- Demonstrate a working knowledge and critical awareness of gas turbine performance, analysis techniques, component design and associated technologies
- Explain, differentiate and critically discuss the underpinning concepts and theories for a wide range of areas of gas turbine engineering and associated applications
- Be able to discern, select and apply appropriate analysis techniques in the assessment of particular aspects of gas turbine engineering.

Modules

The taught programme for the Aerospace Propulsion masters consists of eight compulsory modules and up to six optional modules. The modules are generally delivered from October to April.

Individual Project

Individual Project
You are required to submit a written thesis describing an individual research project carried out during the course. Many individual research projects have been carried out with industrial sponsorship, and have often resulted in publication in international journals and symposium papers. This thesis is examined orally in September in the presence of an external examiner.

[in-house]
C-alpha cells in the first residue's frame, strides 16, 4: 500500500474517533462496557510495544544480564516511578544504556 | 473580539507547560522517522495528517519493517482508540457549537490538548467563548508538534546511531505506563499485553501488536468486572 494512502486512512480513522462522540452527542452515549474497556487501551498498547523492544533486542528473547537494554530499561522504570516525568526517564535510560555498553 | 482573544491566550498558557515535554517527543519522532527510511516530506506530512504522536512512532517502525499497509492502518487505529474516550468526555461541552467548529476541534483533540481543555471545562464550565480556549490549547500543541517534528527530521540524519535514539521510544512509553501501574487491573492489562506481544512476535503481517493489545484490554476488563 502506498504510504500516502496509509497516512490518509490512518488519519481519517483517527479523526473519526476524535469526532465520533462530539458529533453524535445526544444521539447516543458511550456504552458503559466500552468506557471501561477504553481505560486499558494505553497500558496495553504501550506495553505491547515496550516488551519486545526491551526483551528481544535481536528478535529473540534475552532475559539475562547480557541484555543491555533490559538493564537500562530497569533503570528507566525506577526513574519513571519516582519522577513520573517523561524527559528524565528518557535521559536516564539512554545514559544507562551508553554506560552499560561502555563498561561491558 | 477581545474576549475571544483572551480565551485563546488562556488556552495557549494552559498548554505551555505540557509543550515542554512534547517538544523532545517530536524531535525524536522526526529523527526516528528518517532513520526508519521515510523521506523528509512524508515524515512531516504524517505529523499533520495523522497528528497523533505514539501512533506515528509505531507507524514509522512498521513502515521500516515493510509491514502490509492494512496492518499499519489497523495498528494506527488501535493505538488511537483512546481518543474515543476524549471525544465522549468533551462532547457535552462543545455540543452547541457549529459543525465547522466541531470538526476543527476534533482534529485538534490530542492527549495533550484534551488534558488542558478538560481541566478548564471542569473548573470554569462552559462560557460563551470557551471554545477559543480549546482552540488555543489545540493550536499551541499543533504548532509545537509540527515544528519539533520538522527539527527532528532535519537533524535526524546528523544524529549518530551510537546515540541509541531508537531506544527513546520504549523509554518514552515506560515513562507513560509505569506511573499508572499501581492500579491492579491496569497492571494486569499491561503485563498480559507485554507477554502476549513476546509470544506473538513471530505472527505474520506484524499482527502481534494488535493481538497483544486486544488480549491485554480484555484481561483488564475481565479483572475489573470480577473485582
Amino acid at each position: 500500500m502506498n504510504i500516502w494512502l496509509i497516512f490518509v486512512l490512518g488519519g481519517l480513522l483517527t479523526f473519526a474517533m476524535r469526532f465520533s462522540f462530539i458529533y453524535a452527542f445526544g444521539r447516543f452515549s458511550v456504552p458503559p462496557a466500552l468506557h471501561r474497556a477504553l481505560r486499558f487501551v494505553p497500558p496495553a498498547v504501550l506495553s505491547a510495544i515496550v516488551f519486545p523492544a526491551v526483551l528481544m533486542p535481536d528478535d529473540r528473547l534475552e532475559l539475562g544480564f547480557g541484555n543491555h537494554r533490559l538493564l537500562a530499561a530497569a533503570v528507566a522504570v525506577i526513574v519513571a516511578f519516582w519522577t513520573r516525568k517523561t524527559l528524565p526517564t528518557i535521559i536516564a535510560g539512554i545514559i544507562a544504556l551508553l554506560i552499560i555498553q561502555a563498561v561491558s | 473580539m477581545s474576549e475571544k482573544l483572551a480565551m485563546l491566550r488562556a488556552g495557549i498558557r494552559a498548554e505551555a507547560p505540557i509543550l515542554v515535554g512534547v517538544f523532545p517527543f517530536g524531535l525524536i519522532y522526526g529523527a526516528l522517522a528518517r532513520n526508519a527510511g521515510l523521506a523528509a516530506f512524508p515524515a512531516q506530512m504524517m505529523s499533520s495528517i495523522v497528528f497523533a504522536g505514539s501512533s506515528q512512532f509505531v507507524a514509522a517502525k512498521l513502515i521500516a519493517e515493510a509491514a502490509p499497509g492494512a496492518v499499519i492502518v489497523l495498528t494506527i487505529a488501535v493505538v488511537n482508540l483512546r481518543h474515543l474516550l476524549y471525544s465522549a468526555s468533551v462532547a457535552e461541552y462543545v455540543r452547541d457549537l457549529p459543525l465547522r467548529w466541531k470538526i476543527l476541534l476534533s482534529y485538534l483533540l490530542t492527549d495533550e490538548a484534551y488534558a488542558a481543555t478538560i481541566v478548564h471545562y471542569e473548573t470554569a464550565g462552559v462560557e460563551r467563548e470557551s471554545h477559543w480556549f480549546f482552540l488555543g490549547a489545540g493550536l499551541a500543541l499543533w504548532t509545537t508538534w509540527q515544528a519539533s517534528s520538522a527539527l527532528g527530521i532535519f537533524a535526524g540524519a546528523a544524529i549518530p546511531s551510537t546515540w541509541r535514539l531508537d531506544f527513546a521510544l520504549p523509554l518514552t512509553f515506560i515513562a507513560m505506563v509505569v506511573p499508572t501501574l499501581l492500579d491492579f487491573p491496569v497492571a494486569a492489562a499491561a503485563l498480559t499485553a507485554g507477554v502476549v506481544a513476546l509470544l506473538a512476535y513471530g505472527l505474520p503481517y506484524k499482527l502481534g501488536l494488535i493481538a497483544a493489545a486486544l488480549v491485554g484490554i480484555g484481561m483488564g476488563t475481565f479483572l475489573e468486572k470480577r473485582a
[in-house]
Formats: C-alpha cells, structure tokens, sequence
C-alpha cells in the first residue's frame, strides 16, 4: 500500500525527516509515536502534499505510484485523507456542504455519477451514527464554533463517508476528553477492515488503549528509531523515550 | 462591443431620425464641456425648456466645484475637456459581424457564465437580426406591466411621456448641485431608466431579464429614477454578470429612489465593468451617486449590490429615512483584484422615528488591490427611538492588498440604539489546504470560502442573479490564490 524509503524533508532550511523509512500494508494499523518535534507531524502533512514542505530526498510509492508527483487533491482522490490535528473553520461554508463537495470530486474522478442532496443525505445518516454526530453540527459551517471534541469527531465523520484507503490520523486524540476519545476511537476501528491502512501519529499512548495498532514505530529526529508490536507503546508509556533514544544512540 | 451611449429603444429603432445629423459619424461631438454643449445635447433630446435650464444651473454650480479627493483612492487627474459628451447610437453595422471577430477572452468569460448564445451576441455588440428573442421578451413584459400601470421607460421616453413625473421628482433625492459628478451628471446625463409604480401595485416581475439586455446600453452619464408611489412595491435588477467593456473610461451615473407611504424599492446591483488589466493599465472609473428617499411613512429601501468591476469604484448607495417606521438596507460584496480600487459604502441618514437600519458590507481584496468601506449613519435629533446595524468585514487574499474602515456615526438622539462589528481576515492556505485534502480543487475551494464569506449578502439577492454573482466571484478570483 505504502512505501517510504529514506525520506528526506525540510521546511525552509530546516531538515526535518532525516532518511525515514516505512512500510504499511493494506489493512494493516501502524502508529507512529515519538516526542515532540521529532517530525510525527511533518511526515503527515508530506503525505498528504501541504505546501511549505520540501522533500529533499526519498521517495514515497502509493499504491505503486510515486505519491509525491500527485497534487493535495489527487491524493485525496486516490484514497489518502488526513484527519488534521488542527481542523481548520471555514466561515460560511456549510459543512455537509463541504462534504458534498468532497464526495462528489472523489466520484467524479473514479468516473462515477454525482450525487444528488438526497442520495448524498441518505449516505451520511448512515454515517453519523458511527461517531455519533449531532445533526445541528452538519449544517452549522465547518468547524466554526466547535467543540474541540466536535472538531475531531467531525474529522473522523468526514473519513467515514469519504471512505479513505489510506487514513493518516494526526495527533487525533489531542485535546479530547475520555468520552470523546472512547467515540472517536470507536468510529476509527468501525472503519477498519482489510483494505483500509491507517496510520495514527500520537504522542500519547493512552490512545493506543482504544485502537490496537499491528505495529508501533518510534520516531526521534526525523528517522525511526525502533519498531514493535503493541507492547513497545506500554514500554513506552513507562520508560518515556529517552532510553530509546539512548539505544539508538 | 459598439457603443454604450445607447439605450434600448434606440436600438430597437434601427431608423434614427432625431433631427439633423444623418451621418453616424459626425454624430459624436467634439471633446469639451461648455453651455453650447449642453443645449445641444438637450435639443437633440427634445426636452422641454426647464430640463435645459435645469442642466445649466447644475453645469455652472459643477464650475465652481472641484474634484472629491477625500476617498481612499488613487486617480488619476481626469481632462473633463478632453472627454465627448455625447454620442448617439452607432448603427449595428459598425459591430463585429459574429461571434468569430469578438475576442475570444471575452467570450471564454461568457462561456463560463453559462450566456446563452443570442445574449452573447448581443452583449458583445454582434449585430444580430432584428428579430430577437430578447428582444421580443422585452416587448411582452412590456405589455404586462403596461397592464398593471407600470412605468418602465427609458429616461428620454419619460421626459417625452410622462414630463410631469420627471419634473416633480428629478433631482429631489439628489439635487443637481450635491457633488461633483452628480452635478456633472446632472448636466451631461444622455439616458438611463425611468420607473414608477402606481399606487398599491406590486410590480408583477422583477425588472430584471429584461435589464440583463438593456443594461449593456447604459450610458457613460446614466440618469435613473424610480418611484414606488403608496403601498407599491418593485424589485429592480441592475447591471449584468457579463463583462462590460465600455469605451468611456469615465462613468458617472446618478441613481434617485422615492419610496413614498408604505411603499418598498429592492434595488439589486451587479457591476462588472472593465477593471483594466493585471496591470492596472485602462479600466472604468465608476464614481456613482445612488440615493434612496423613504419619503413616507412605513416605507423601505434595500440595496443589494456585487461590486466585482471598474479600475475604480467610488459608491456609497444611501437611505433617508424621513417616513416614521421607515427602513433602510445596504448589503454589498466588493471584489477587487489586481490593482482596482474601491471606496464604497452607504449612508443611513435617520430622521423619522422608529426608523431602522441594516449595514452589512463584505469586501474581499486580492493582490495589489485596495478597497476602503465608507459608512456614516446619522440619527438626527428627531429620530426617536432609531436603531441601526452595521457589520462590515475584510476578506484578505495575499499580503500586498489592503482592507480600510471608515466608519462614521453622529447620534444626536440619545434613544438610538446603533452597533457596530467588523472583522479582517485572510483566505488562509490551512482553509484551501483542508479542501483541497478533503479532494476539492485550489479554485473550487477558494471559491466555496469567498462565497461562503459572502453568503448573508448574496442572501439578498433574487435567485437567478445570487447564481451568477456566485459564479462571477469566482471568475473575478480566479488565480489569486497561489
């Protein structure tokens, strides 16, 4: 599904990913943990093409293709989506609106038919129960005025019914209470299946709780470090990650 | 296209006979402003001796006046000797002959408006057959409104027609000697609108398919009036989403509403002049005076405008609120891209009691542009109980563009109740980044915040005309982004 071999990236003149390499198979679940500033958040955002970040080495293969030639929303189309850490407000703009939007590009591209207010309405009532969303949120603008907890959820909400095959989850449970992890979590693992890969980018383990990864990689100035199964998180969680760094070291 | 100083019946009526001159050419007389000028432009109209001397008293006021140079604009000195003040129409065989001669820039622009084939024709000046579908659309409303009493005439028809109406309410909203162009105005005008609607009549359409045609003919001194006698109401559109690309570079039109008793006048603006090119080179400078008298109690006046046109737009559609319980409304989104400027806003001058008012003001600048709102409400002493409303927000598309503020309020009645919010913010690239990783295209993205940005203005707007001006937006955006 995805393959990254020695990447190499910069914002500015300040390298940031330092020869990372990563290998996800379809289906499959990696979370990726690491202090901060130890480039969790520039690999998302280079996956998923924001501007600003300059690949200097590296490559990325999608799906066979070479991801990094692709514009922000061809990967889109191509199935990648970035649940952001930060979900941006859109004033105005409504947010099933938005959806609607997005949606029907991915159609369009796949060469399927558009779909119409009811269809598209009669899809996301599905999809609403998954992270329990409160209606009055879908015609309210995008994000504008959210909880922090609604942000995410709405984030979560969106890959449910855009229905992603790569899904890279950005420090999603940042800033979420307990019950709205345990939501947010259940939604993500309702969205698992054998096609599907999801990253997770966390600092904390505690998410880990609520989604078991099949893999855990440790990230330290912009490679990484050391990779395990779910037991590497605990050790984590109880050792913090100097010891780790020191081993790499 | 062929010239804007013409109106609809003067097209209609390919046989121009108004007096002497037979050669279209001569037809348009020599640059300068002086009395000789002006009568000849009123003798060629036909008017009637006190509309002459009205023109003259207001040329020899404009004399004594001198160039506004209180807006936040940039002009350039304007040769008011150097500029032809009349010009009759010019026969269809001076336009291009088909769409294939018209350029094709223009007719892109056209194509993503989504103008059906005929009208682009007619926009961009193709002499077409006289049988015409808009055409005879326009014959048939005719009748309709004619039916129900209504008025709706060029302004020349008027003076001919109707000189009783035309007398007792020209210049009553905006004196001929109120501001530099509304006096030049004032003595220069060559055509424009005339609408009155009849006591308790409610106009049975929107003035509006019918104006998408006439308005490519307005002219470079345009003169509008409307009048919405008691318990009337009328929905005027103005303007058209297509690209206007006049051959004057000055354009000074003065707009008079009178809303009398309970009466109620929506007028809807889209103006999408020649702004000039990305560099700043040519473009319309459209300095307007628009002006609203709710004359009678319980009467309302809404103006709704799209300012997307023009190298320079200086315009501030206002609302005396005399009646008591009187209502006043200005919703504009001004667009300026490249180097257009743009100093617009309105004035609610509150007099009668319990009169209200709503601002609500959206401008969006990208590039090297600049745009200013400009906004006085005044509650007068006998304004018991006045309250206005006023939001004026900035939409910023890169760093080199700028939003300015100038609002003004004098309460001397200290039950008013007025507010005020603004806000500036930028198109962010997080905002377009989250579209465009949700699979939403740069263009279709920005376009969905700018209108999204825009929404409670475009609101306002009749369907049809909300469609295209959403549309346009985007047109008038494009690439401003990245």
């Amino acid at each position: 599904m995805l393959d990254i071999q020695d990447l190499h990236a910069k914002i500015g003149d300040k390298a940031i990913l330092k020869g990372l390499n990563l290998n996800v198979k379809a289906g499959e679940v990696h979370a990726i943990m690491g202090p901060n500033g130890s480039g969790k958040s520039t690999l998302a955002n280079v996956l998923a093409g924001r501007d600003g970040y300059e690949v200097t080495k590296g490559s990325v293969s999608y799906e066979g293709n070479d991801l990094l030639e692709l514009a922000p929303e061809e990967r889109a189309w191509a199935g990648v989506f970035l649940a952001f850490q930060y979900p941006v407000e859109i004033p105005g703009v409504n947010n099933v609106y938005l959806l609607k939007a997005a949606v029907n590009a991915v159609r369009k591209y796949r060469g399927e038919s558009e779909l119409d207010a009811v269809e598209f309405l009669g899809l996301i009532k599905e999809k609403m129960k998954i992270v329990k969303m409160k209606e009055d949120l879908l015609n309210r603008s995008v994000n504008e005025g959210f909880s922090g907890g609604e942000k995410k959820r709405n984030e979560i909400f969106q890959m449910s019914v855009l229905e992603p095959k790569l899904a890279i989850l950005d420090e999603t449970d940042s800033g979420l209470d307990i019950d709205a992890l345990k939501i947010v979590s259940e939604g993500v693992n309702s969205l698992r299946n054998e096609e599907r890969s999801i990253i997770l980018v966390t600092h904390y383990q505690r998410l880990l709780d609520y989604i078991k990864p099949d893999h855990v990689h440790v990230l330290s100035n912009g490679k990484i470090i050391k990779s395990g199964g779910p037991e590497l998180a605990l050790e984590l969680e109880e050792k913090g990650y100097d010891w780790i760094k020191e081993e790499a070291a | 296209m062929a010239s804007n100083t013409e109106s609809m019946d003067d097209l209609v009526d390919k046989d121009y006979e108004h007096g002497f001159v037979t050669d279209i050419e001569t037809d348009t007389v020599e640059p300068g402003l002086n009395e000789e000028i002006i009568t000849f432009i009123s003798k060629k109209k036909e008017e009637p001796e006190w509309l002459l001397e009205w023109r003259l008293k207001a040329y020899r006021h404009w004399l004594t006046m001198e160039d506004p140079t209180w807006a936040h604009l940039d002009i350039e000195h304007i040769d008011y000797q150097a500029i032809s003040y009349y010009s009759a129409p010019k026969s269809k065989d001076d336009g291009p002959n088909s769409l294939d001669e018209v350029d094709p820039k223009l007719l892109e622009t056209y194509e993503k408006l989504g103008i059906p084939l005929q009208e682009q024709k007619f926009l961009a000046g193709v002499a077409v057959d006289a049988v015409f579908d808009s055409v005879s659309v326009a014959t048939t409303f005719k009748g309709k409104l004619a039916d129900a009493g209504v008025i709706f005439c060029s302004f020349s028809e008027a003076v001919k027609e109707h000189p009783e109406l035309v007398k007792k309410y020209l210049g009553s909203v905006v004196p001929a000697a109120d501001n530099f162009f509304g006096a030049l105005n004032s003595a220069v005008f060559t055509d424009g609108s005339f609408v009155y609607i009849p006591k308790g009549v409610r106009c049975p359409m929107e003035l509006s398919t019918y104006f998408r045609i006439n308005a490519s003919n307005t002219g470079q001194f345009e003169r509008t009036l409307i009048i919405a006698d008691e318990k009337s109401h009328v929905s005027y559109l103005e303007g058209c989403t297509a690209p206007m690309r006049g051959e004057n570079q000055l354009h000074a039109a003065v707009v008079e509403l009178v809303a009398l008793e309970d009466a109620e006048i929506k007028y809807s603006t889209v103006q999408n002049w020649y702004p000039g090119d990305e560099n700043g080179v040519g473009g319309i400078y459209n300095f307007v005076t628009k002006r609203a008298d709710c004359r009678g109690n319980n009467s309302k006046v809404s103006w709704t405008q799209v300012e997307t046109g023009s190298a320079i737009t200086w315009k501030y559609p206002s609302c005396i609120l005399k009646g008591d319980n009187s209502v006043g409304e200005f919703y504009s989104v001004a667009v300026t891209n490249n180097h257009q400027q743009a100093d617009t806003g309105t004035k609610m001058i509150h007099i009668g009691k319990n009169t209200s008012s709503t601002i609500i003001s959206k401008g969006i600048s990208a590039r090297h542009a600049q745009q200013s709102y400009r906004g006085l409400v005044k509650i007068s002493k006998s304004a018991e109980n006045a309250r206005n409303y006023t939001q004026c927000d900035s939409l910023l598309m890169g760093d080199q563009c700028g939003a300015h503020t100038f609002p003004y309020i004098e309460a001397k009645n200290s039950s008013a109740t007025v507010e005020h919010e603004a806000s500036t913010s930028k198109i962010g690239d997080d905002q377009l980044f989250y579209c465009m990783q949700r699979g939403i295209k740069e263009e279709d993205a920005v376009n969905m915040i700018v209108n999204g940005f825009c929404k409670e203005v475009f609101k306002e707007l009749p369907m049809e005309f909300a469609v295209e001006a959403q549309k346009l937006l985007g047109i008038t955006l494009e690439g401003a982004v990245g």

Recent Individual Research Projects include:

- Design of an experimental test rig facility for an axial compressor
- Energy management in a hybrid turbo-electric, hydrogen fuelled, hale UAV
- Civil aircraft intake, nacelle and nozzle aerodynamics
- The computation of adiabatic isobaric combustion temperature
- Air filtration systems for helicopters
- Nacelle parametric design space exploration
- Distributed propellers assessment for turboelectric distributed propulsion
- Aerodynamic analysis of the flowfield distortion within a serpentine intake
- Green runway :impact of water ingestion on medium and small jet engine performance and emissions
- Distributed propulsion systems boundary layer ingestion for uav aircraft
- Preliminary design of a low emissions combustor for a helicopter engine
- Compressor design and performance simulation through the use of a through-flow method
- Estimation of weight and mechanical losses of a pts for a geared turbofan engine
- Optimisation of turbine disc for a small turbofan engine
- Modelling of tip leakage flows in axial flow high pressure gas turbine
- Aerodynamic modelling and adjoint-based shape optimisation of separate-jet exhaust systems